The process of waiting for a green card can be long and tiring. A large number of applications are being processed at any given time, and this often creates a backlog of applications. Understanding the large volume of applicants and becoming familiar with the application process can reduce some frustration in waiting.
One thing to do to reduce this frustration is to be familiar with the processing time information. Processing times change frequently, and delays can be very common. For more information on processing times, check out this article on the green card backlog.
Sometimes, a person may be declared inadmissible under U.S. Immigration Law. Situations that could make a person inadmissible include health problems, certain criminal activity, and unlawful presence in the U.S. for more than 180 days. If you are deemed inadmissible, you will be required to apply for a waiver of inadmissibility before qualifying for a family-based green card.
Some other important things to keep in mind are that changes in life circumstances, such as turning 21 or getting married, may change a child’s classification from an immediate relative to a family preference category.
If you are filing for a green card while already present in the United States, you may be able to use the “Adjustment of Status” option. People who use this route must meet certain requirements, such as being eligible for a family based Green Card, among other things. By using this option, you will not have to leave the United States while your application is being processed.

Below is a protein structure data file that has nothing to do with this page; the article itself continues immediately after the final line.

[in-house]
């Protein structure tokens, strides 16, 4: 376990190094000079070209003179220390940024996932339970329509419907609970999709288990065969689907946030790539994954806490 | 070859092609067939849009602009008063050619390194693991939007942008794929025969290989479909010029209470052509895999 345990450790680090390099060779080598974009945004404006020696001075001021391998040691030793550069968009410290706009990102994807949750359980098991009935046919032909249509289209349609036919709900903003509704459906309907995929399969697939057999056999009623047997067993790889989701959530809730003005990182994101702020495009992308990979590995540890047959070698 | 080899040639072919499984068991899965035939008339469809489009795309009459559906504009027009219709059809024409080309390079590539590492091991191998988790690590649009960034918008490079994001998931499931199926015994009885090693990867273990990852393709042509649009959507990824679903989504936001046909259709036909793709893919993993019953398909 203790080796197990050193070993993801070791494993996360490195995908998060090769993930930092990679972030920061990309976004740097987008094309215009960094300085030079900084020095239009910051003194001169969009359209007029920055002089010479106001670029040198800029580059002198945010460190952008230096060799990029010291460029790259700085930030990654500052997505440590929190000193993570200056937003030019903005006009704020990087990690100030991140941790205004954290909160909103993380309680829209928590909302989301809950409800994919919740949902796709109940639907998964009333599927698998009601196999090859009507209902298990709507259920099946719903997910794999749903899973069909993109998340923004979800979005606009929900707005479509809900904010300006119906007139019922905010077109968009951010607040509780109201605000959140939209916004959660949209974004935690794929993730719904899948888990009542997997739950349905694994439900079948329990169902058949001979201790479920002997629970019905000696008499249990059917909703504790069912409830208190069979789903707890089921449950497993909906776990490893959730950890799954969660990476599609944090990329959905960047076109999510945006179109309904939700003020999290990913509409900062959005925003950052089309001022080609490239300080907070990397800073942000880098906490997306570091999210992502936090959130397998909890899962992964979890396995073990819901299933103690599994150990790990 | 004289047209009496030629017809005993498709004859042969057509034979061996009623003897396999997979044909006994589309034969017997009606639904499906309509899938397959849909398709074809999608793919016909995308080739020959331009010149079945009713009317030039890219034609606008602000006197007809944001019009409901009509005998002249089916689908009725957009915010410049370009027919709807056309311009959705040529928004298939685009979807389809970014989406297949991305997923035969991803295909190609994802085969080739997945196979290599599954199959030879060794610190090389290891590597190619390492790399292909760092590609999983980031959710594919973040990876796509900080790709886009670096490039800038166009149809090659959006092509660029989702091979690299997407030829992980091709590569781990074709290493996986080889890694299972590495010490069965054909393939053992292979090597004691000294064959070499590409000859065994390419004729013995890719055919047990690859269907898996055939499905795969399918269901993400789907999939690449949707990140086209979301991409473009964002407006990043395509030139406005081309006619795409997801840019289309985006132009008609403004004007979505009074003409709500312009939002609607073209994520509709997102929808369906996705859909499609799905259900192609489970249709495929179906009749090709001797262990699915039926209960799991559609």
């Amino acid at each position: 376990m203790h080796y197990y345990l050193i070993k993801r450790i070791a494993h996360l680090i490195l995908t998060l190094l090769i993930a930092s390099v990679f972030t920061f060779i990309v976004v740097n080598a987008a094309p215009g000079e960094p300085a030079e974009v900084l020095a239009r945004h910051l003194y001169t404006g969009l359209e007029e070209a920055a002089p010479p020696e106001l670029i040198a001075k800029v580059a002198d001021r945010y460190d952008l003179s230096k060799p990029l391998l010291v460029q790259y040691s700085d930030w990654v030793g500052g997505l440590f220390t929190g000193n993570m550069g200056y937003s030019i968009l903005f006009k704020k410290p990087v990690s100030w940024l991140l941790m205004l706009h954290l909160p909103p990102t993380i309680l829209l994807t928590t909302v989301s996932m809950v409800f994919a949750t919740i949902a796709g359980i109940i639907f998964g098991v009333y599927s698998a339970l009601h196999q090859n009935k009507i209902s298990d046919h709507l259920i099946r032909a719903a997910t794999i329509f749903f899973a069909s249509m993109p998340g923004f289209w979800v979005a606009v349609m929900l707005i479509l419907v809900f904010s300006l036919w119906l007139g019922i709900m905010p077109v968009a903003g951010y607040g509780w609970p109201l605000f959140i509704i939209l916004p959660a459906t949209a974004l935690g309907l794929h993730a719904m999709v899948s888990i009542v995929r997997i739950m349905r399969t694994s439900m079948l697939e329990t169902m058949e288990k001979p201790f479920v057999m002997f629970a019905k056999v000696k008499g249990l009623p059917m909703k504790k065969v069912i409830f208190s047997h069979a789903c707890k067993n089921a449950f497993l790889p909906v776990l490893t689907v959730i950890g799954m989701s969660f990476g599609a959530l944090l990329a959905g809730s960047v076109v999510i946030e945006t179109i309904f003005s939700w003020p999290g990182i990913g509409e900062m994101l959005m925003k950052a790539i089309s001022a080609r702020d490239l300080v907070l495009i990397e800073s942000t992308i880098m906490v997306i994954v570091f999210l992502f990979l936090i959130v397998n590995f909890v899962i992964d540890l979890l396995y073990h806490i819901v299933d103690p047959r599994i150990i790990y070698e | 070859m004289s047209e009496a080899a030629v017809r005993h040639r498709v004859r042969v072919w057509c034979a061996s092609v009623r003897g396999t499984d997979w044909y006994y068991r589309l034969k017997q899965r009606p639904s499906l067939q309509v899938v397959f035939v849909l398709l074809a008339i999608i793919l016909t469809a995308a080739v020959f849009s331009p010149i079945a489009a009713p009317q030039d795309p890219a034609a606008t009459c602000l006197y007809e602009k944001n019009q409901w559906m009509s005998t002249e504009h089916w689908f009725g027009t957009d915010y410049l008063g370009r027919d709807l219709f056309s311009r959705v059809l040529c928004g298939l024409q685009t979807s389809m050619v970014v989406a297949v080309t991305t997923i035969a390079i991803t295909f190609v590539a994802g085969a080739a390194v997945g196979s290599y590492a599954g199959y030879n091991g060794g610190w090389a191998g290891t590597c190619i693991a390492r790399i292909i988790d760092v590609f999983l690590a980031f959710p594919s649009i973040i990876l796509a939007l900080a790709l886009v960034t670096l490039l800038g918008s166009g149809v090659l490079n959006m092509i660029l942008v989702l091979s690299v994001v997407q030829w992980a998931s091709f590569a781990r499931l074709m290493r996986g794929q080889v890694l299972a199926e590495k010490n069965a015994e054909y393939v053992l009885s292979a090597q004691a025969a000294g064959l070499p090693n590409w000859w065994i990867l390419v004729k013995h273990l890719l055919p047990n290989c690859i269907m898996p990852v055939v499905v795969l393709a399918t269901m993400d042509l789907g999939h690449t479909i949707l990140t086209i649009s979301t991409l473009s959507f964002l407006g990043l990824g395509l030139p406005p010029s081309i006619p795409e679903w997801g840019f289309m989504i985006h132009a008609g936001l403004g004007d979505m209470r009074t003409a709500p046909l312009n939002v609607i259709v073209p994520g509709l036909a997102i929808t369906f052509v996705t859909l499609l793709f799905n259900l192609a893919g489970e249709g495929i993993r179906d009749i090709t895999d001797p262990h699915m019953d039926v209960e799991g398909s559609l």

If you are currently outside the United States, you will apply for a Green Card via Consular Processing in your home country. If approved, you may travel to the U.S. and will be an official permanent resident when admitted at a U.S. port of entry.
Some applicants already residing in the U.S. may have the option to use either Adjustment of Status or Consular Processing. Each option has advantages and disadvantages, and it may be best to consult an attorney to determine which is the best option for you.
U.S. citizens can petition for immediate relatives and other family members.
Immediate relatives include spouses, unmarried children under age 21, and parents of U.S. citizens. These people have special priority and do not have to wait for a visa number to become available.
U.S. citizens can also sponsor family members through a “family preference category”. This category includes unmarried children over the age of 21, married children of any age, and siblings of a U.S. citizen. There are a limited number of visas available for this category of people and there is usually a waiting period before a visa becomes available.
Lawful Permanent Residents may petition for spouses and children.
Applying for a family-based green card can be complex. With many forms to fill out and rules that constantly change, hiring a lawyer to help with the process can be beneficial. An attorney can help you file the appropriate documents in a timely manner, and assist with any complications or delays that might come up. An attorney can also provide advice about an application or represent you in court if needed.
No, you do not need to be a U.S. citizen to petition for some family. As a lawful permanent resident, you may be able to petition for your spouse and children.
U.S. citizens may petition for more members of their family than lawful permanent residents, and immediate relatives of U.S. citizens do not need to wait for a visa--they are immediately eligible to apply for a green card.